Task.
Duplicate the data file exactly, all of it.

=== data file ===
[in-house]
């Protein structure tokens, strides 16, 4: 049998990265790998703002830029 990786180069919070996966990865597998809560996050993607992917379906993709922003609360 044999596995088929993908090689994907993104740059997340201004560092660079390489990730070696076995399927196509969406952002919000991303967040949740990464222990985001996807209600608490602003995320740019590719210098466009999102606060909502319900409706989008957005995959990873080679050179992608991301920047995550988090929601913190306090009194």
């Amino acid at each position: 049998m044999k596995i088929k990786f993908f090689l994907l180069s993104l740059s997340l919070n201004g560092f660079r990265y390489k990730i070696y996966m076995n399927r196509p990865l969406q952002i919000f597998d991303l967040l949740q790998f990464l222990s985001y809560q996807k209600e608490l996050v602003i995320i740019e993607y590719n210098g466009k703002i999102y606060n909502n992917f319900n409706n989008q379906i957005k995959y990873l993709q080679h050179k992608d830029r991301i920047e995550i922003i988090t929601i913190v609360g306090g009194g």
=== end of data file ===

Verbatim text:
[in-house]
């Protein structure tokens, strides 16, 4: 049998990265790998703002830029 990786180069919070996966990865597998809560996050993607992917379906993709922003609360 044999596995088929993908090689994907993104740059997340201004560092660079390489990730070696076995399927196509969406952002919000991303967040949740990464222990985001996807209600608490602003995320740019590719210098466009999102606060909502319900409706989008957005995959990873080679050179992608991301920047995550988090929601913190306090009194």
């Amino acid at each position: 049998m044999k596995i088929k990786f993908f090689l994907l180069s993104l740059s997340l919070n201004g560092f660079r990265y390489k990730i070696y996966m076995n399927r196509p990865l969406q952002i919000f597998d991303l967040l949740q790998f990464l222990s985001y809560q996807k209600e608490l996050v602003i995320i740019e993607y590719n210098g466009k703002i999102y606060n909502n992917f319900n409706n989008q379906i957005k995959y990873l993709q080679h050179k992608d830029r991301i920047e995550i922003i988090t929601i913190v609360g306090g009194g």